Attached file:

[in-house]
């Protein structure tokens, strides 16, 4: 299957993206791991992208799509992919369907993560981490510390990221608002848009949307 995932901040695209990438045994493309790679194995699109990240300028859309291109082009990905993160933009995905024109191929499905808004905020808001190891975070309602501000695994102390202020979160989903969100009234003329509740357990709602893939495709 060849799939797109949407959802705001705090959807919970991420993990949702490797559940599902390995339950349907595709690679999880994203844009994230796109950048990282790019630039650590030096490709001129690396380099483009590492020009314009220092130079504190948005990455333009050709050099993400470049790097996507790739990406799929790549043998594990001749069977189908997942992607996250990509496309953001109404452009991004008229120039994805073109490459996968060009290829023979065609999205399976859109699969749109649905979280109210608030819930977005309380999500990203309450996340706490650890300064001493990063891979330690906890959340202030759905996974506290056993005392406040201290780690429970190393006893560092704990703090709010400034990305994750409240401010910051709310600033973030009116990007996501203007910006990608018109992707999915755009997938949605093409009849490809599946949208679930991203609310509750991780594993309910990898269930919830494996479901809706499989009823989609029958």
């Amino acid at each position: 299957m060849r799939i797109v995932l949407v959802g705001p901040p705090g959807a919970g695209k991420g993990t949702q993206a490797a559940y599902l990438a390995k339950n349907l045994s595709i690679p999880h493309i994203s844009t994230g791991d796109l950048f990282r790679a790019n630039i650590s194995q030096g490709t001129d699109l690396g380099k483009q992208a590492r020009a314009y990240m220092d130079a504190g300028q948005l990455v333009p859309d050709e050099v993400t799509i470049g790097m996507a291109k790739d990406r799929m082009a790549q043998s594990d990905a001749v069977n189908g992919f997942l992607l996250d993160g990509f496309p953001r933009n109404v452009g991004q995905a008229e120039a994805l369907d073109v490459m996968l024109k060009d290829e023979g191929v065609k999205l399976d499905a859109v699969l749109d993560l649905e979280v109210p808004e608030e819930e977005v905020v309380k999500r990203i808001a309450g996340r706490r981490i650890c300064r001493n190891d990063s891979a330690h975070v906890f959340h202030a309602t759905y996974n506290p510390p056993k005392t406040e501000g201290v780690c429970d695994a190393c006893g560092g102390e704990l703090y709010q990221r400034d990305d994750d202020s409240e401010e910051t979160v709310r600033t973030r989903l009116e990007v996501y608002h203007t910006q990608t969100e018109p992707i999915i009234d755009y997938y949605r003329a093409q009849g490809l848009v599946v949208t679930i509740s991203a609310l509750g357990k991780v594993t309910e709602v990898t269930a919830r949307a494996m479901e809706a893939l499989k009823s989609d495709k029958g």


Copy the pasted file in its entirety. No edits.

[in-house]
């Protein structure tokens, strides 16, 4: 299957993206791991992208799509992919369907993560981490510390990221608002848009949307 995932901040695209990438045994493309790679194995699109990240300028859309291109082009990905993160933009995905024109191929499905808004905020808001190891975070309602501000695994102390202020979160989903969100009234003329509740357990709602893939495709 060849799939797109949407959802705001705090959807919970991420993990949702490797559940599902390995339950349907595709690679999880994203844009994230796109950048990282790019630039650590030096490709001129690396380099483009590492020009314009220092130079504190948005990455333009050709050099993400470049790097996507790739990406799929790549043998594990001749069977189908997942992607996250990509496309953001109404452009991004008229120039994805073109490459996968060009290829023979065609999205399976859109699969749109649905979280109210608030819930977005309380999500990203309450996340706490650890300064001493990063891979330690906890959340202030759905996974506290056993005392406040201290780690429970190393006893560092704990703090709010400034990305994750409240401010910051709310600033973030009116990007996501203007910006990608018109992707999915755009997938949605093409009849490809599946949208679930991203609310509750991780594993309910990898269930919830494996479901809706499989009823989609029958």
């Amino acid at each position: 299957m060849r799939i797109v995932l949407v959802g705001p901040p705090g959807a919970g695209k991420g993990t949702q993206a490797a559940y599902l990438a390995k339950n349907l045994s595709i690679p999880h493309i994203s844009t994230g791991d796109l950048f990282r790679a790019n630039i650590s194995q030096g490709t001129d699109l690396g380099k483009q992208a590492r020009a314009y990240m220092d130079a504190g300028q948005l990455v333009p859309d050709e050099v993400t799509i470049g790097m996507a291109k790739d990406r799929m082009a790549q043998s594990d990905a001749v069977n189908g992919f997942l992607l996250d993160g990509f496309p953001r933009n109404v452009g991004q995905a008229e120039a994805l369907d073109v490459m996968l024109k060009d290829e023979g191929v065609k999205l399976d499905a859109v699969l749109d993560l649905e979280v109210p808004e608030e819930e977005v905020v309380k999500r990203i808001a309450g996340r706490r981490i650890c300064r001493n190891d990063s891979a330690h975070v906890f959340h202030a309602t759905y996974n506290p510390p056993k005392t406040e501000g201290v780690c429970d695994a190393c006893g560092g102390e704990l703090y709010q990221r400034d990305d994750d202020s409240e401010e910051t979160v709310r600033t973030r989903l009116e990007v996501y608002h203007t910006q990608t969100e018109p992707i999915i009234d755009y997938y949605r003329a093409q009849g490809l848009v599946v949208t679930i509740s991203a609310l509750g357990k991780v594993t309910e709602v990898t269930a919830r949307a494996m479901e809706a893939l499989k009823s989609d495709k029958g």